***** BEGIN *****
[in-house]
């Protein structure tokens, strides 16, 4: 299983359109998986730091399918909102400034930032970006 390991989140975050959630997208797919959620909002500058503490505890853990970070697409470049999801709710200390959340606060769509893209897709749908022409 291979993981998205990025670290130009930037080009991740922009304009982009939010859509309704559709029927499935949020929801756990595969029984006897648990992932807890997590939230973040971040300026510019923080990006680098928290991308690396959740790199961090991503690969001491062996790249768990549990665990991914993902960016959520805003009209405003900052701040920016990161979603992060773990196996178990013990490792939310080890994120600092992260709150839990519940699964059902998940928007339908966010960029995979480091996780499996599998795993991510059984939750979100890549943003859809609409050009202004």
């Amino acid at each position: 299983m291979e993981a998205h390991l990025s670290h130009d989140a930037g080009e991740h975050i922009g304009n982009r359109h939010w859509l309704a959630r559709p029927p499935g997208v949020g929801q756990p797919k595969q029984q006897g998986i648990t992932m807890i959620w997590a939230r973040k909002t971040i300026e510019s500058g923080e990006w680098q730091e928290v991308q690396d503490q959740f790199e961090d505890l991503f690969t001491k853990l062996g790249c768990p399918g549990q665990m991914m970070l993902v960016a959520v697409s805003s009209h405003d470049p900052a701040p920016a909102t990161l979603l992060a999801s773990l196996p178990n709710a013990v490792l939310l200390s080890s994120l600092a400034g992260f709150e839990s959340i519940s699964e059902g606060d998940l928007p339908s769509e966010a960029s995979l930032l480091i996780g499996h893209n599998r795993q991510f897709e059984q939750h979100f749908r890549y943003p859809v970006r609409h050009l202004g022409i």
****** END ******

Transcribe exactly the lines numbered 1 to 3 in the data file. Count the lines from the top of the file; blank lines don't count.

[in-house]
């Protein structure tokens, strides 16, 4: 299983359109998986730091399918909102400034930032970006 390991989140975050959630997208797919959620909002500058503490505890853990970070697409470049999801709710200390959340606060769509893209897709749908022409 291979993981998205990025670290130009930037080009991740922009304009982009939010859509309704559709029927499935949020929801756990595969029984006897648990992932807890997590939230973040971040300026510019923080990006680098928290991308690396959740790199961090991503690969001491062996790249768990549990665990991914993902960016959520805003009209405003900052701040920016990161979603992060773990196996178990013990490792939310080890994120600092992260709150839990519940699964059902998940928007339908966010960029995979480091996780499996599998795993991510059984939750979100890549943003859809609409050009202004």
């Amino acid at each position: 299983m291979e993981a998205h390991l990025s670290h130009d989140a930037g080009e991740h975050i922009g304009n982009r359109h939010w859509l309704a959630r559709p029927p499935g997208v949020g929801q756990p797919k595969q029984q006897g998986i648990t992932m807890i959620w997590a939230r973040k909002t971040i300026e510019s500058g923080e990006w680098q730091e928290v991308q690396d503490q959740f790199e961090d505890l991503f690969t001491k853990l062996g790249c768990p399918g549990q665990m991914m970070l993902v960016a959520v697409s805003s009209h405003d470049p900052a701040p920016a909102t990161l979603l992060a999801s773990l196996p178990n709710a013990v490792l939310l200390s080890s994120l600092a400034g992260f709150e839990s959340i519940s699964e059902g606060d998940l928007p339908s769509e966010a960029s995979l930032l480091i996780g499996h893209n599998r795993q991510f897709e059984q939750h979100f749908r890549y943003p859809v970006r609409h050009l202004g022409i």